Microporous inkjet papers accomplish this separation mechanically - essentially, the microporous layer acts as a 'filter', allowing the liquid carrier to pass straight through, while trapping the pigment particles. But mechanical separation through a filter layer isn't the only way to separate solid pigment from liquid carrier. Evaporation also works - the faster the carrier evaporates, the less the ink can bleed. This depends on temperature, humidity, ink load and the composition of the carrier fluid. Temperature and humidity are easy to control - an inkjet print made at 15 degrees Celcius and 60% humidity will take a while to dry and look distinctly unsharp, but the same print made at 50 degrees Celcius and 20% humidity will dry a lot faster and be much sharper. Ink load can be controlled via the RIP but reducing the ink load also has the effect of reducing Dmax and saturation. You already need a greater ink load on uncoated paper vs coated paper to achieve the same saturation, since some of it will bleed down into the paper, rather than staying on the surface. Which is where heating the paper and ink comes in - at high temperatures, the ink will dry faster, leading to more pigment staying at the surface, and also allowing you to use a larger ink load for the same dot gain, which gives you an even deeper Dmax and saturation. Changing the carrier fluid is the most difficult to customise, and not really an option without some laboratory equipment (e.g. a centrifuge). Solvent vs aqueous inks are an obvious distinction between carrier fluids. But suspending the pigment particles in something like methanol (boiling point 64.7 degrees at sea level) or ethanol (boiling point 78 degrees at sea level) would lead to faster drying times and a sharper print/higher possible ink load, although you'd also have to find a way to keep the ink in suspension while it's in the printer, to avoid clogging. Increasing the pigment load in the ink, or increasing its viscosity, would also work, but would come with clogging problems.
As well as evaporation (already described) and mechanical filtration (already rejected), the other mechanism which can be exploited to separate carrier from pigment, and limit the movement of pigment particles once they have been printed, is adsorption. This is why dye inks don't bleed when printed on microporous surfaces (their longevity due to atmospheric pollutants is another story entirely). Rather than just being carried through the pores into the paper by the carrier, the negatively-charged dye particles are adsorbed to the fumed silica particles in the microporous layer, staying behind while the carrier fluid moves on. This is also how chromatography works, so it's not exactly a new concept. This can also work with encapsulated pigment inks, and is influenced by the composition of the external sizing of the paper. The more the encapsulated pigment sticks to the coating of the paper fibres, the less they will move or bleed. The resin coating on pigment particles in aqueous ink is hydrophobic/oleophilic - a surfactant keeps them in suspension in the ink - while aqueous liquid carriers are hydrophilic, which gives us a mechanism by which we can separate them via adsorption. External sizing used on non-inkjet paper (e.g. gelatin or styrene-acrylate emulsions) are designed to prevent water being absorbed into the paper fibres and the paper becoming soggy. It shouldn't be too difficult to modify this sizing with an additive that will increase the adsorption of resin-coated pigment particles to the coated fibres - already, calcium chloride is showing promise, and some major paper companies are working for bulk office paper. But, again, this requires custom paper (i.e. hiring the services of an independent paper maker willing to make specialty sheets in low volumes) and precludes bulk-buying of existing products in roll form, so it's not for everyone.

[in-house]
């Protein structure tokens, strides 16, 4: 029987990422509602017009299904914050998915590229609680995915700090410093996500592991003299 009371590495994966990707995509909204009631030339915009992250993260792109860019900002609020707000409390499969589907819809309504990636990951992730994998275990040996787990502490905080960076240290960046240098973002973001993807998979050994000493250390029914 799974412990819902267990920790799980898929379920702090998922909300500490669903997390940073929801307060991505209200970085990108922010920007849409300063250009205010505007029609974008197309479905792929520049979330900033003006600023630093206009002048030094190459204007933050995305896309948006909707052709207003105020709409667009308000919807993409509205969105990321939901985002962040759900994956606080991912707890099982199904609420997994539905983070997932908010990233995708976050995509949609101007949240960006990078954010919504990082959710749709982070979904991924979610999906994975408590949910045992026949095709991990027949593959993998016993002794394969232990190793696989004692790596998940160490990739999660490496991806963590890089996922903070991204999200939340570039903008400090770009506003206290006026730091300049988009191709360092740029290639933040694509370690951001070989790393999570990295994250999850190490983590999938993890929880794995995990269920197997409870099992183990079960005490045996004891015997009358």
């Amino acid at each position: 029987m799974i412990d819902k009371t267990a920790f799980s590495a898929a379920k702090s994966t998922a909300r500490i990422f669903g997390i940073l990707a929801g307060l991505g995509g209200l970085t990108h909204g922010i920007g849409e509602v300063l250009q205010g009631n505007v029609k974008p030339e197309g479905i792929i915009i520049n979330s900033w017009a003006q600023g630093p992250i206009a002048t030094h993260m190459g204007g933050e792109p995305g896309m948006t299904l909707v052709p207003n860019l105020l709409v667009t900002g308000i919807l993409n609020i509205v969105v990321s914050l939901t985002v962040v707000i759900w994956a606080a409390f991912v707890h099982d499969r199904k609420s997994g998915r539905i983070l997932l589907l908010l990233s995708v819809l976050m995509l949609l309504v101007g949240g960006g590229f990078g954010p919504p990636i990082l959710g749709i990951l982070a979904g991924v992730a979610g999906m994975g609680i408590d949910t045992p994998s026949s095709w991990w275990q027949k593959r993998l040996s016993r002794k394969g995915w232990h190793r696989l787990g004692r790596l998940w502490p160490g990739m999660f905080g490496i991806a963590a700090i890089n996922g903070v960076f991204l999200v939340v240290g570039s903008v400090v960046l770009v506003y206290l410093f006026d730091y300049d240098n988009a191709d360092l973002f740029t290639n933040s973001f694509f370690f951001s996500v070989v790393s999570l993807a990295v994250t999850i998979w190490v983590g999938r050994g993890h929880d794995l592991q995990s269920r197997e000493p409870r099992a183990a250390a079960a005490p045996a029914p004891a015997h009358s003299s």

Naturally, I'm aiming to print on large sizes, as this minimises the loss of resolution due to the print process (a bit like how postcard-sized dye-sub-on-metal aluminium prints can look unsharp, but large prints look fantastic). An 8x10" or 6x18" print on uncoated paper may look horrible, but the same thing printed at 40x60" or 30x90" could look great. Call it the 'billboard effect', if you will.
I believe the future of printing on uncoated papers will likely be in a combination of modifications to printer design (e.g. preheaters, print heaters and dryers, as currently seen in solvent inkjets) and special uncoated papers with inkjet-receptive sizing, and that the currently-used inkjet-receptive coatings will become less popular for fine art printing, where durability is crucial, as their deficiencies become more apparent, just like RC-coated papers, which are also prone to cracking, and OBA-containing papers, which burn out and change colour, already have.
But, anyway, too much science and not enough printing...